Happy 60th, Sanford!

SANFORD TRACY staff were all smiles as they served up burgers and hot dogs at Thursday evening’s 60th anniversary party at Central Park. Pictured, from left: Gerrie Cisneros, Patient Access Representative; Stacy Barstad, Senior Director; Casey Schmidt, Hospital RN; Becky Averill, Associate Guest Service Representative; Tori Schons, Volunteer; Jeri Schons, Director of Nursing; Denise Clouse, Community Liaison; Jolene Cochran, Imaging Supervisor. Photos / Per Peterson

“Nearly 3,000 persons registered and several hundred more didn’t put their name in the book.” That just about sums up the success of Tracy Municipal hospital’s open house Saturday and Sunday despite inclement weather. Amid floral decorations and hastily-scrubbed halls, visitors saw the latest equipment and devices for patient care and sipped coffee in the well-lighted nurses’ dining room courtesy of the ladies’ hospital auxiliary. People converged on the hospital from the entire territory, which gratified the municipal hospital board who worked for more than two years planning and watching construction of the new building.

— Reprinted from the Aug. 3, 1961, edition of the Tracy Headlight Herald

By Per Peterson

Sixty years.

Every Tracy resident should be carrying a heightened sense of pride this month for their local hospital, as it celebrated its 60th anniversary last Thursday with a picnic in Central Park.

No one can argue that Sanford Tracy’s presence makes Tracy a better community. Not only is it a vital necessity for Tracy and area residents, it’s long been a selling point for the town.

Sanford CEO Stacy Barstad was born in the Tracy hospital, as were her sisters, and being a part of the Sanford team for more than 20 years means more to her than just punching a clock.

“It’s not just a place I come to work; this has a lot of personal ties for me, too,” Barstad said. “This facility is in my heart. Being around for 60 years — I’m so proud of our staff and everything they’ve done.

“Being able to keep this for the community … people are so appreciative to have the hospital here,” Barstad added. “Our goal is to keep that going, make it as accessible as possible, keep bringing outreach providers here and keep growing it the best we can in rural community, which is not always easy.”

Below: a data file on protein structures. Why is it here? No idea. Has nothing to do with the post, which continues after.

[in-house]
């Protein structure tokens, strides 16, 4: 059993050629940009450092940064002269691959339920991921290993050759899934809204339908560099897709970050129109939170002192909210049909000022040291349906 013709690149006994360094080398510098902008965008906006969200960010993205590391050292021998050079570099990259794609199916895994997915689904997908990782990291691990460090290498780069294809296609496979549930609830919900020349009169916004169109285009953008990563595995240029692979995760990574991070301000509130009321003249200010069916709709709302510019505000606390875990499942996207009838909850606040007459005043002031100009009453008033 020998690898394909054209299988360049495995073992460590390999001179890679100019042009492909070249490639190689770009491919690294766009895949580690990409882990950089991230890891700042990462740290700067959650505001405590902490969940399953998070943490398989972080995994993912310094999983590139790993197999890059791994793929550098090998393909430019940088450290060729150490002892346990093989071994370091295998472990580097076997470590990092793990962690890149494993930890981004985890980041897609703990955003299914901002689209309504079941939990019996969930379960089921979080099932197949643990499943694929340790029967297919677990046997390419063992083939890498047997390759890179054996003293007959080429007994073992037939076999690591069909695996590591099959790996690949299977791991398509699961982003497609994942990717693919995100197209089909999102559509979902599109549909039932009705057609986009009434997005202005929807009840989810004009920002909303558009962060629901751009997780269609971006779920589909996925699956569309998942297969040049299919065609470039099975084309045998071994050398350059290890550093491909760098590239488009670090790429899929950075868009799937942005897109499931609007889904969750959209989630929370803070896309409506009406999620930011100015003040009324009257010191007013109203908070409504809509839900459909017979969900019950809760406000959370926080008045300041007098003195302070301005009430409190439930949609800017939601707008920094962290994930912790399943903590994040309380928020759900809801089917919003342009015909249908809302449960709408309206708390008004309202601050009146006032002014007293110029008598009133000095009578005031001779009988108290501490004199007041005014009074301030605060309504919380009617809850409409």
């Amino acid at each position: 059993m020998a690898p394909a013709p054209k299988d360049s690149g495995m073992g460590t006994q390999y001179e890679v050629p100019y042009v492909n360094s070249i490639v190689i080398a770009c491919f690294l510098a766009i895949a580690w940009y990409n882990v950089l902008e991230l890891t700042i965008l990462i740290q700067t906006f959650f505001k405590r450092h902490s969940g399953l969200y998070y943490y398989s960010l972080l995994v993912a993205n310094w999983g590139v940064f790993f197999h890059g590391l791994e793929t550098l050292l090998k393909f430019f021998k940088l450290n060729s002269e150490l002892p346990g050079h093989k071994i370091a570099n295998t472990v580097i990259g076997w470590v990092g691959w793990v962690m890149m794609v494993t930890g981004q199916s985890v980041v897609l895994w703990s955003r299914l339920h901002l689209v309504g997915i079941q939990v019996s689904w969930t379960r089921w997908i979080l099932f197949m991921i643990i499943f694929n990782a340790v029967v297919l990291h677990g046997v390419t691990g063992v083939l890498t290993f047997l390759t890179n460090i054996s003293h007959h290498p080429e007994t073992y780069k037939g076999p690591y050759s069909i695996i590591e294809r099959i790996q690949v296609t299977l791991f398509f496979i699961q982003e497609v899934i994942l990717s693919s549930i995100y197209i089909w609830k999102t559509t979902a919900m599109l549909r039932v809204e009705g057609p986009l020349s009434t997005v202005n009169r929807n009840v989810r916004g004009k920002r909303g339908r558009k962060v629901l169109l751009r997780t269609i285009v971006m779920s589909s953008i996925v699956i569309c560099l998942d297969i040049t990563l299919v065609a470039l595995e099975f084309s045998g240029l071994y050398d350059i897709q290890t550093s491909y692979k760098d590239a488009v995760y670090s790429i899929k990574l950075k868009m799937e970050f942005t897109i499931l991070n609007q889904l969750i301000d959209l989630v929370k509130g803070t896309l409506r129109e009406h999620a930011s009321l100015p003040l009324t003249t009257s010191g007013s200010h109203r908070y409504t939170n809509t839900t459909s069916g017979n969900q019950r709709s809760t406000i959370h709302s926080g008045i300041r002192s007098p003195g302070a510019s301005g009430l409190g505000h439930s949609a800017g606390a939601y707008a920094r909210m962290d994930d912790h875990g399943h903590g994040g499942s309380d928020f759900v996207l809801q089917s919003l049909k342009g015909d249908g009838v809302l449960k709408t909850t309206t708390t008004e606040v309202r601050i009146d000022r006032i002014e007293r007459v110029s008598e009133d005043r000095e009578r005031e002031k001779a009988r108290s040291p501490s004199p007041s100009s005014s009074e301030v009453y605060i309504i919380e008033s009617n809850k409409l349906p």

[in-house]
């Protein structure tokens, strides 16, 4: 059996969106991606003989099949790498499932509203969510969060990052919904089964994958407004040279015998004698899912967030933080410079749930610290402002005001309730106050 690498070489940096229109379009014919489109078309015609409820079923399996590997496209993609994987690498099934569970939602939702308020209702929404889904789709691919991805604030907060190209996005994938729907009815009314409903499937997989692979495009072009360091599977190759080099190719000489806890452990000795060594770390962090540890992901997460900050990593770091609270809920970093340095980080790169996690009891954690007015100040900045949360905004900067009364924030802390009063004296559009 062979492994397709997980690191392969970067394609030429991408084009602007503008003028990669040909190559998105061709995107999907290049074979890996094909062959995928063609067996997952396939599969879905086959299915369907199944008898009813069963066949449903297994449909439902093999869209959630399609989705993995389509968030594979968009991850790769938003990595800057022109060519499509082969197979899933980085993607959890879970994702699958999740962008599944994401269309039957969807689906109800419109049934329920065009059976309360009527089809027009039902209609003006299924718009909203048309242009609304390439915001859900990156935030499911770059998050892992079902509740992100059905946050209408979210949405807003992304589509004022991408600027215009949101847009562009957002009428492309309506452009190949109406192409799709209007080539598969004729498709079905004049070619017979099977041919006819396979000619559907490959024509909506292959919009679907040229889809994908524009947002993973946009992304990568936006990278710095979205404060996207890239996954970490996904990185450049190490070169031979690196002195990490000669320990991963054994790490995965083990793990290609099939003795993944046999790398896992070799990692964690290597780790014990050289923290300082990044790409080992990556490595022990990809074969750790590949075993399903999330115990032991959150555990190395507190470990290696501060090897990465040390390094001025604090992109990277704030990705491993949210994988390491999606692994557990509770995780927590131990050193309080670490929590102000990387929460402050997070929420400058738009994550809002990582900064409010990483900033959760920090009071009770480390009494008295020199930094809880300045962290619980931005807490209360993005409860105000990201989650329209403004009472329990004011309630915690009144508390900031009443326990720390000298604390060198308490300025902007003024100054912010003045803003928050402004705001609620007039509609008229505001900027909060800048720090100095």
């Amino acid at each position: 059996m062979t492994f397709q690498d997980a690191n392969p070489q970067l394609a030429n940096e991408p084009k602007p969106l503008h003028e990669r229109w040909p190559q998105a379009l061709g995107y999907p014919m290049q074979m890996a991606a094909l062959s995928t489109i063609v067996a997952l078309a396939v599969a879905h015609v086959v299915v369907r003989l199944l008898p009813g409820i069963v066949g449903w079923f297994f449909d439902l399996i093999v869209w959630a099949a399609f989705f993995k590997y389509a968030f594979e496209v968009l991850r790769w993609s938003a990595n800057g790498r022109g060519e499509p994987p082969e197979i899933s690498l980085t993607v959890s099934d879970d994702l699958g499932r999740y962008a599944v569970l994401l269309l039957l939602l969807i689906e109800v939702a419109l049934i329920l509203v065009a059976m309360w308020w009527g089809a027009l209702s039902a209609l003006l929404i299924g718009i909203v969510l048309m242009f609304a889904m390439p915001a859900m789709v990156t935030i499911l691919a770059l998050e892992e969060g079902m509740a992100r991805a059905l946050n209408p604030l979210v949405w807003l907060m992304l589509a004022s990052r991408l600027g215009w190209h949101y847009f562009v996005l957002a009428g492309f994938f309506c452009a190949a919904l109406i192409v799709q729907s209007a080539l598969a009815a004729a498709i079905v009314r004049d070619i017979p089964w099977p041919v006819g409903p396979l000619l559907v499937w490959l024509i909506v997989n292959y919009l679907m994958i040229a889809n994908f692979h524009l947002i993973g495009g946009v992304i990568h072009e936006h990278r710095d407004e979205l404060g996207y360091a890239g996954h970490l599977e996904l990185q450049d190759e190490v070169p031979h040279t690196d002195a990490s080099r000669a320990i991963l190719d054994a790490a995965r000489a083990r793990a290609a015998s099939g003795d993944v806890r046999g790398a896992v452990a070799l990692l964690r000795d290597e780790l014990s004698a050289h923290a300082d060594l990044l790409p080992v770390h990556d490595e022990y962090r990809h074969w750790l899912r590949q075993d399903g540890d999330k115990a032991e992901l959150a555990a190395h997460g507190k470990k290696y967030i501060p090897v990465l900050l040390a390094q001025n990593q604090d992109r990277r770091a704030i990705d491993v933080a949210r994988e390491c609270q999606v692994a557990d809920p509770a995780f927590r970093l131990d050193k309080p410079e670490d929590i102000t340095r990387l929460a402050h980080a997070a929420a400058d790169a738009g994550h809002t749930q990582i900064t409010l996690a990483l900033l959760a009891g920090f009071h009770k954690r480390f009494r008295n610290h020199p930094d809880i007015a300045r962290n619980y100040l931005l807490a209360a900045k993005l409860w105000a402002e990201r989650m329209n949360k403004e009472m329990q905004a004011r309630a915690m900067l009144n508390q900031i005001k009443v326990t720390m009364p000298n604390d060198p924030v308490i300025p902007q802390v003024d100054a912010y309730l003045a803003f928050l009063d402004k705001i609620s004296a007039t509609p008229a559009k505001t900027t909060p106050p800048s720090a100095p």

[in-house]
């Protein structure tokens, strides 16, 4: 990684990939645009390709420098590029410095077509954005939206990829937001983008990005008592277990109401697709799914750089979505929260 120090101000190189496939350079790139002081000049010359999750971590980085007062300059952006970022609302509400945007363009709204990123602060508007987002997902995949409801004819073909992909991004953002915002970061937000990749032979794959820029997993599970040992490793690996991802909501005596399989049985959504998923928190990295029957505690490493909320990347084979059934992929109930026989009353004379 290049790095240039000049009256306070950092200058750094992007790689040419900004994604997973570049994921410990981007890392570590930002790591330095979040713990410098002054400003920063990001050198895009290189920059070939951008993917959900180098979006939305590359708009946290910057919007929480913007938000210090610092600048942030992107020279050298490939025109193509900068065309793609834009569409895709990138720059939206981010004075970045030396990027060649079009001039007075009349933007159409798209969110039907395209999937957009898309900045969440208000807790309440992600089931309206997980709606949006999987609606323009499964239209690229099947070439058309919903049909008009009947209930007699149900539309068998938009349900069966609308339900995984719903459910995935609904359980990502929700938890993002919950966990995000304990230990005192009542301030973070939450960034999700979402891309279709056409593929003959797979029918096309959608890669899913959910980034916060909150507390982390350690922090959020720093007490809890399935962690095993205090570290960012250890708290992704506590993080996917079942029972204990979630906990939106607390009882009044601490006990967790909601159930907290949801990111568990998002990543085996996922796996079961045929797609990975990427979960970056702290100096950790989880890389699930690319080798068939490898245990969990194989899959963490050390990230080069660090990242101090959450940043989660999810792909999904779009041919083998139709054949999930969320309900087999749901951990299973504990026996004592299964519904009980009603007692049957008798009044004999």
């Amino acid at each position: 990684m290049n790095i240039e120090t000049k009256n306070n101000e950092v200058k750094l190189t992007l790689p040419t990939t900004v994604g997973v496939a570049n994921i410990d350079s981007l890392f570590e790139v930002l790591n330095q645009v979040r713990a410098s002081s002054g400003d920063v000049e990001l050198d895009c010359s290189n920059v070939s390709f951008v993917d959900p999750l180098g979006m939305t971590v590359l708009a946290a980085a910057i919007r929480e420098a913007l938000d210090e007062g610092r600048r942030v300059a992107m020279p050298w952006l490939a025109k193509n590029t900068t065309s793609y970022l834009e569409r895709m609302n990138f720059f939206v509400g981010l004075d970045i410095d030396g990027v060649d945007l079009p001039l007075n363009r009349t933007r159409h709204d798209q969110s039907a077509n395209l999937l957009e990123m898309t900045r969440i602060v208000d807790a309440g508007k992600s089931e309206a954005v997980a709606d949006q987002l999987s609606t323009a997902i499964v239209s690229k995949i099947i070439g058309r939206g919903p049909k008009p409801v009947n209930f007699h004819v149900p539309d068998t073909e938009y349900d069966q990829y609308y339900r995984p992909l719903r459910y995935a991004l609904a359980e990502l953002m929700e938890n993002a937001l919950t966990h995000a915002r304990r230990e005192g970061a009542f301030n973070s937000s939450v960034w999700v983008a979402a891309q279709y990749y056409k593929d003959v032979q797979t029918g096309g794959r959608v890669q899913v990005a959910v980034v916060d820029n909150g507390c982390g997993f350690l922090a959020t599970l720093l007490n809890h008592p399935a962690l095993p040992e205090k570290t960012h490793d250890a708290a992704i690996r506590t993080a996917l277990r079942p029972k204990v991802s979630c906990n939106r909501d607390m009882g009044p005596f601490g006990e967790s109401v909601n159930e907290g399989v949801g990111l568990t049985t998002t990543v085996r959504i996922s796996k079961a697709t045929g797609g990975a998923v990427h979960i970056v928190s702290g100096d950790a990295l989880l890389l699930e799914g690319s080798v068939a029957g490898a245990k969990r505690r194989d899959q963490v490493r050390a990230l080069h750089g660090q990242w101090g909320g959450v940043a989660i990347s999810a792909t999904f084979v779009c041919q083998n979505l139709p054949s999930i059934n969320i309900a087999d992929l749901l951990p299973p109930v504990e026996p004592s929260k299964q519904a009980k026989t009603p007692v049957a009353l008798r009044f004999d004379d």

Like Barstad, Sanford Tracy has become part of the life of Gordy Kopperud, manager of ancillary services at Sanford Tracy. Kopperud has been at Sanford Tracy for 15 years and is proud to be part of this month’s big celebration.

“It’s been neat to see the transition, it’s been neat to see the community support,” said Kopperud. “None of us would be here without the community. It’s just a celebration of healthcare in this community, and I’ve been privileged to be part of it. It’s a great group of people to work with and a great community to work in.”

Thursday’s celebration in the park included a burger and hot dog meal, live music by Tom Morin and Sue Nelson, the Zoo Express and a most popular dunk tank, in which a number of Sanford employees got very wet.

“This makes me feel good,” said Dr. Wilfredo Apostol, a doctor with the hospital for 37 total years. “The hospital and the community has been very good to my family and me.”

Sanford Community Liaison Denise Clouse said about 300 people were served and “the dunk tank was a hit. The music from Tom Morin and Sue Nelson was a great addition to the evening as well. Our staff, Hospital Board and Foundation Board members always do a wonderful job making the picnic happen and we appreciate all their help. A big thank you to everyone who joined us and to Tracy and other area communities who have supported Sanford Tracy for the past 60 years.”